Legal Outlier, Again? U.S. Felon Suffrage: Comparative and International Human Rights Perspectives
70 Pages Posted: 10 Oct 2010 Last revised: 30 Sep 2015
Date Written: October 1, 2010
The judiciousness of American felon suffrage policies has long been the subject of scholarly debate, not least due to the large number of affected Americans: an estimated 5.3 million citizens are ineligible to vote as a result of a criminal conviction. The political implications have brought the issue to the U.S. Congress: On March 16, 2010, the House of Representatives’ Judiciary Committee held hearings on The Democracy Restoration Act of 2009. The act proclaims that the right of ex-convicts to vote in any federal election ‘shall not be denied or abridged’. This article offers comparative and international human rights perspectives, and aims to make two main contributions to the American and global discourse.
Part I offers comparative perspectives on challenges to disenfranchisement legislation, juxtaposing U.S. case-law against recent decisions rendered by courts in Canada, South Africa, Australia, and by the European Court of Human Rights. Due to its unique constitutional stipulations, as well as to its general reluctance to engage foreign legal sources, U.S. jurisprudence appears to be lagging behind an emerging global jurisprudential trend which increasingly views disenfranchisement as a suspect practice, and subjects it to ever-stricter judicial review. The discourse follows a ‘residual liberty’ approach according to which convicts remain rights-holders, views universal suffrage as the democratic ideal, and rejects regulatory justifications for disenfranchisement. The realization that the American legal position bucks a global trend may affect the debate about the pending Congressional bill, as well as prompt other initiatives.
Part II analyzes the international human rights treaty regime. It assesses, in particular, Article 25 of the International Covenant on Civil and Political Rights (ICCPR), which proclaims that ‘every citizen’ has the right-to-vote ‘without unreasonable restrictions’. As the article discusses citizens, the analysis focuses on an interpretation of the phrase ‘unreasonable restrictions’, it is concluded that, while the treaty regime currently tolerates certain forms of felon disenfranchisement, there is a noticeable trend towards a more inclusive suffrage.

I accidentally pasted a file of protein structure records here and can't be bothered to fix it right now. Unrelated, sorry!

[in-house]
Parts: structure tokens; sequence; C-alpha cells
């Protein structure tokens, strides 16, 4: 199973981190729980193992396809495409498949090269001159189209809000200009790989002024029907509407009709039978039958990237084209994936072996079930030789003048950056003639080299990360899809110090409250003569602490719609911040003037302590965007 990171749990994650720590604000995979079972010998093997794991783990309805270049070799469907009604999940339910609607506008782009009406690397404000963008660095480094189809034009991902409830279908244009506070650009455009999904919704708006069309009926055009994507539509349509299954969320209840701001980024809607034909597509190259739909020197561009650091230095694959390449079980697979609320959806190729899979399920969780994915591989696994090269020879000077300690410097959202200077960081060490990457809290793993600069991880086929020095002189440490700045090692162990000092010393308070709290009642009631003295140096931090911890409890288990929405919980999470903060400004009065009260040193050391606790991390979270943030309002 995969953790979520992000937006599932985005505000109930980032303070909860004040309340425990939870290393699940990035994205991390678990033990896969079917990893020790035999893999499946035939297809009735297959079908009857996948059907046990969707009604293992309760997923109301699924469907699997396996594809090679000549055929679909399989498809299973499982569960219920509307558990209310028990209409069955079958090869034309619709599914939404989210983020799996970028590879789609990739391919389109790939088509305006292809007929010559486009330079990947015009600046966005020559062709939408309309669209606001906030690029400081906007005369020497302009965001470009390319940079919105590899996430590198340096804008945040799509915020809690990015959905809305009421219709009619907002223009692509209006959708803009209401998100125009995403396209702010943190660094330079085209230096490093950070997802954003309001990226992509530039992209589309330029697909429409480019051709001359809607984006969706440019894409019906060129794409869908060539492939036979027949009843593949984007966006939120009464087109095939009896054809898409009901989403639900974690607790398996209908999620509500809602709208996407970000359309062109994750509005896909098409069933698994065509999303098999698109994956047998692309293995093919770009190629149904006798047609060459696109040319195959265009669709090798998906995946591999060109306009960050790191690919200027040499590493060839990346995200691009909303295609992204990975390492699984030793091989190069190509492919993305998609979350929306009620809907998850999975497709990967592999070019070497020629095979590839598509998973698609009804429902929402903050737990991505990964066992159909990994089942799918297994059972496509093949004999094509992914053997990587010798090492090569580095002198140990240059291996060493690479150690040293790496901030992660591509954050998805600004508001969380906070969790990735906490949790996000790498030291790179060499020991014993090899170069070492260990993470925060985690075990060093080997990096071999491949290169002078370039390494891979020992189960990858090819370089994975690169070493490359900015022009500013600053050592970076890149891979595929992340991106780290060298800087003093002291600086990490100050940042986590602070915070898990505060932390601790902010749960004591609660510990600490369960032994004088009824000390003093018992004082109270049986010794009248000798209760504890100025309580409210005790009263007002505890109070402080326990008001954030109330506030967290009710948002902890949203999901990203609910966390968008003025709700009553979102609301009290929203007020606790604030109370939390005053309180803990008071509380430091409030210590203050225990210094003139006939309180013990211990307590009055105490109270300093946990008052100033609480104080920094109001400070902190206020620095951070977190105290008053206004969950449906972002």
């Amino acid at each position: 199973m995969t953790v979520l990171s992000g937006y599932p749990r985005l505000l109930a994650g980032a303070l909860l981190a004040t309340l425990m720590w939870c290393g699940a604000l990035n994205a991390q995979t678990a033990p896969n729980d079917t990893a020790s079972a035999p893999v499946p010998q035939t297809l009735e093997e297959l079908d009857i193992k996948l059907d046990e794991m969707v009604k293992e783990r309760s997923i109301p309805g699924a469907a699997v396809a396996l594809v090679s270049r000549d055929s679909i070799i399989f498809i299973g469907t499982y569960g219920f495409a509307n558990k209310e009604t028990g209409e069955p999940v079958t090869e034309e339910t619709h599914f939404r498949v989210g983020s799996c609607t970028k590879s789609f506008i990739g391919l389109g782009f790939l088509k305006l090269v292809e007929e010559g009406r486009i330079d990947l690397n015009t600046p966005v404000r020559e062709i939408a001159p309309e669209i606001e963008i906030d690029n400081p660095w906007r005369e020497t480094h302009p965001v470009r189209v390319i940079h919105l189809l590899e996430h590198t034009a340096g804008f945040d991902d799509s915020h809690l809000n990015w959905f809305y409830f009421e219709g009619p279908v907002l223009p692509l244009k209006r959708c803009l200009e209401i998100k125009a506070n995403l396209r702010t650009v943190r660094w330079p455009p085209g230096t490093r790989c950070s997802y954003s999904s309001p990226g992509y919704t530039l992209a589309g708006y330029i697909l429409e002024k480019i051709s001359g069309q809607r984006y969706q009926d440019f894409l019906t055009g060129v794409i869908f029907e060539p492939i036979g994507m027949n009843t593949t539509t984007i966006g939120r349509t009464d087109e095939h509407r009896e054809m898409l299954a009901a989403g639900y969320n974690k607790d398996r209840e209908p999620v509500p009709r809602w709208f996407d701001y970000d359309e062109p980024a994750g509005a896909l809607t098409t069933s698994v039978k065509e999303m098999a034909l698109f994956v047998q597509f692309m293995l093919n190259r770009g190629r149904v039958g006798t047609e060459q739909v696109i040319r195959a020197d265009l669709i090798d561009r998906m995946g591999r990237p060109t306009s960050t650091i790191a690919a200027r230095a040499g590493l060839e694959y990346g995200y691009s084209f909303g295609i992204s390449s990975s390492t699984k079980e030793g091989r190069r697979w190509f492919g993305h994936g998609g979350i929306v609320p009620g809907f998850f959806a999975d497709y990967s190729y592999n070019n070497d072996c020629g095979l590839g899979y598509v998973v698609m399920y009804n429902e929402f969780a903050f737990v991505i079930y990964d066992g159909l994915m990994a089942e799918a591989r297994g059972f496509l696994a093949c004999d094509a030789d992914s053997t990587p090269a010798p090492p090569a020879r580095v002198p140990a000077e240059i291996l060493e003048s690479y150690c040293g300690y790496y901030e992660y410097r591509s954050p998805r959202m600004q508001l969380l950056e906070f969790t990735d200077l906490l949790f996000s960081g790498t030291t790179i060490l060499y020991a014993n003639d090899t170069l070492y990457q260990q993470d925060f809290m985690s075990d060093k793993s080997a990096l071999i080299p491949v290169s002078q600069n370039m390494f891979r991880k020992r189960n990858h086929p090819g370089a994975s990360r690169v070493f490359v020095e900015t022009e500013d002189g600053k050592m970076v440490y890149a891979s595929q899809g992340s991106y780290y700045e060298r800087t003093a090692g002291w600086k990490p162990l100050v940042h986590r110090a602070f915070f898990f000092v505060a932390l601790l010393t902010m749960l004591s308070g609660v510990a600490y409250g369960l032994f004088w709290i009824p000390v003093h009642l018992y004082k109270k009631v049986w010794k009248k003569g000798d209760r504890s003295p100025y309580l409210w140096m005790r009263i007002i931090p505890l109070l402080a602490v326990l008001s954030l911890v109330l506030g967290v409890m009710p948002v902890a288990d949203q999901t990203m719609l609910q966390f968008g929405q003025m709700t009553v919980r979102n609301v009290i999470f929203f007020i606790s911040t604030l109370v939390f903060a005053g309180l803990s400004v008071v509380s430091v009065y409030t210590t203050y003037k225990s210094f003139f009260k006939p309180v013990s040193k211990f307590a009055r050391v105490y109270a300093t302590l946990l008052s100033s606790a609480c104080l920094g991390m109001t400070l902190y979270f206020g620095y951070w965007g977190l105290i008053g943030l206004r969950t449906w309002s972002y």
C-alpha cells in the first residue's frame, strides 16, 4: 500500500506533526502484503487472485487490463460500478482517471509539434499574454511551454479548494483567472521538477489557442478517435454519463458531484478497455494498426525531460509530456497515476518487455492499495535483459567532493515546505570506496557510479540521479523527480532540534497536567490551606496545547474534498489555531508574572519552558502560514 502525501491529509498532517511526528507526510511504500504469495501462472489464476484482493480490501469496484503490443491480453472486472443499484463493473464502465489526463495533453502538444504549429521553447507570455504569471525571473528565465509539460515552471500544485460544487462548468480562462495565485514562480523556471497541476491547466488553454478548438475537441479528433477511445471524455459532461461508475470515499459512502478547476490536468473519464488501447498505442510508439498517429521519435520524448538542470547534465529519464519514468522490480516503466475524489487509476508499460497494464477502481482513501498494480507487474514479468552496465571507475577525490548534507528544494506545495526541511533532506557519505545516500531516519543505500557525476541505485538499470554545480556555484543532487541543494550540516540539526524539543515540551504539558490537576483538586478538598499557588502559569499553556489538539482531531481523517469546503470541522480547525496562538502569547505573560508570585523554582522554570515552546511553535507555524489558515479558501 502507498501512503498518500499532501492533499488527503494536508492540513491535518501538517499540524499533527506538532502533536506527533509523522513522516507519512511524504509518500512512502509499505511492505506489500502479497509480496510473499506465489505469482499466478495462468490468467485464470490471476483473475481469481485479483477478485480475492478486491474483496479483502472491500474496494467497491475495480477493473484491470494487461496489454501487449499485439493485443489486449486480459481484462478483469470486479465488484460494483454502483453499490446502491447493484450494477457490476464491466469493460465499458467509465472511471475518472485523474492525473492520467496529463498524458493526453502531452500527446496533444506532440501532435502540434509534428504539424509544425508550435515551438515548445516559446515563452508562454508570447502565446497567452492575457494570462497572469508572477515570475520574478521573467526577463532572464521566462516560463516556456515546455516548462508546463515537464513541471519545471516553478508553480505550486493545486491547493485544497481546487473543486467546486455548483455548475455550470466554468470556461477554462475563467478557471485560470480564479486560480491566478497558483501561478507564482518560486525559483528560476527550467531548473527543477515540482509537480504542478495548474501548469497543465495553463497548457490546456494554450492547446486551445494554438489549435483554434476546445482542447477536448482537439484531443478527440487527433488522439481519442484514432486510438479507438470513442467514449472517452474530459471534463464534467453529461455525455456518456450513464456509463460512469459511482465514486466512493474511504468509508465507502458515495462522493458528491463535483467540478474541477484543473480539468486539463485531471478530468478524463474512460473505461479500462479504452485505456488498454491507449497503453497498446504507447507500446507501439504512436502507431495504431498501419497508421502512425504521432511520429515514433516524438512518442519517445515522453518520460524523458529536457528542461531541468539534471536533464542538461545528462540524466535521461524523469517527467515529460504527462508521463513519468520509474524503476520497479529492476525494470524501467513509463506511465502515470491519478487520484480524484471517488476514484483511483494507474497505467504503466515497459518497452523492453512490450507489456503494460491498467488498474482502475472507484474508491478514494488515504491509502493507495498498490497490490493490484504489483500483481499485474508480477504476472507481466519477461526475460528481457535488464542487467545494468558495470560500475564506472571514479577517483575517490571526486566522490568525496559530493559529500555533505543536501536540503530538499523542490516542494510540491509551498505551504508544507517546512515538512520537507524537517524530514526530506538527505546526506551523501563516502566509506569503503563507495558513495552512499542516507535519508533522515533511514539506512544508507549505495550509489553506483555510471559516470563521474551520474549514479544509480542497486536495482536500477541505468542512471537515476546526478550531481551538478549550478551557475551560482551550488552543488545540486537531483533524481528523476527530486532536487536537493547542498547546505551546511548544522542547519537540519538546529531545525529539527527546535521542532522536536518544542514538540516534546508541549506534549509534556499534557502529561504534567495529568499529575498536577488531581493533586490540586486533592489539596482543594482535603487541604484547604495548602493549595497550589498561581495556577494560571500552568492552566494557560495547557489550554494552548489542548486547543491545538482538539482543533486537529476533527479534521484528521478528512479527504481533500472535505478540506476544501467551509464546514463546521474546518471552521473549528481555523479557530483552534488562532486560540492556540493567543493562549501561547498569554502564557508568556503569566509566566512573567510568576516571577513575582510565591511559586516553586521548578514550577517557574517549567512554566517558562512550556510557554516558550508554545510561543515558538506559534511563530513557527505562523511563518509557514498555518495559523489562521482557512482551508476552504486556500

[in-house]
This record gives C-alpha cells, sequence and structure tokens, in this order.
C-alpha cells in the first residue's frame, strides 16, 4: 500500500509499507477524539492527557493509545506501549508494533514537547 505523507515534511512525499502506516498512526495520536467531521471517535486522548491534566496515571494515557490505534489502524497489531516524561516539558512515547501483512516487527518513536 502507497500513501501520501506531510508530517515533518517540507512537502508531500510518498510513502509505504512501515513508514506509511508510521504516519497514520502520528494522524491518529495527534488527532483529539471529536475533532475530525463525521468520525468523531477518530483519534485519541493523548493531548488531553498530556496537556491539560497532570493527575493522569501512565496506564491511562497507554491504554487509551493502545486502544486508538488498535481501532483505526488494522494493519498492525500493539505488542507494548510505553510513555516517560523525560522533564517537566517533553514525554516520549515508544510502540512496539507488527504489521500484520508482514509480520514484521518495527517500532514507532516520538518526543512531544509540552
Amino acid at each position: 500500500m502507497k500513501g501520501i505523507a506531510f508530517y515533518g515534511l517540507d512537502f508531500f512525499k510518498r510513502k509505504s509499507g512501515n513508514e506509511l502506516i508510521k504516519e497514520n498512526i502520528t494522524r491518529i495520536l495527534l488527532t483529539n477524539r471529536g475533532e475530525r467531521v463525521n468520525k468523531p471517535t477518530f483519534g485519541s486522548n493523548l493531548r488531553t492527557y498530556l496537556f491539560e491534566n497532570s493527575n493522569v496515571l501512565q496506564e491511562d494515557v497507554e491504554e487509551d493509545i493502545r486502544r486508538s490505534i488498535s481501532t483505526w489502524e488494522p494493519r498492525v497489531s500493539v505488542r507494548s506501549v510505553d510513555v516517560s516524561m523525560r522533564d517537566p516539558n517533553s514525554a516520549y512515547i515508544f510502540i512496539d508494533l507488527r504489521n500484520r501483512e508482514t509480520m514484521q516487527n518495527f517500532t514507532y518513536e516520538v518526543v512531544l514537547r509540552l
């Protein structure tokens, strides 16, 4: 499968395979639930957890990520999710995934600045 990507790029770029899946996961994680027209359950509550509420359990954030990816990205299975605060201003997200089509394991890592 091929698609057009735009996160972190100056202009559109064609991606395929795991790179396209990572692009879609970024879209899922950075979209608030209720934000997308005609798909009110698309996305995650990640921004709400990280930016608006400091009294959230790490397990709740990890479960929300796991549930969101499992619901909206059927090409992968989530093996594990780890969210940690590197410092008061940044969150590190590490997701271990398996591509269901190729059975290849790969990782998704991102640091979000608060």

Against this background, the paper advocates drafting a new optional protocol to the ICCPR, which will proscribe disenfranchisement outright. Following the normative framework that, arguably, frames the transnational discourse, it is submitted that disenfranchisement should be considered a punishment which causes grave harms to individuals and collectives that outweigh its contentious social benefits. Furthermore, it is submitted that, since voting eligibility constitutes the essence of the right-to-vote, it should not be subjected to balancing/ proportionality review; rather, its use should cease. Moreover, the presumed facilitative nature of the right-to-vote makes it less susceptible to cultural relativity and deference-based objections to further international standardization.
The paper draws analogies between the proposed protocol and the ICCPR’s ‘Optional Protocol Aiming at the Abolition of the Death Penalty’. The proposed protocol will set a higher standard for guaranteeing the right-to-vote of convicts. The invigorated transnational judicial discourse will impact more jurisdictions, so that more countries may decide to meet that standard.
Keywords: voting, disenfranchisement, suffrage, convicts, prisoners, ICCPR, judicial review, comparative law
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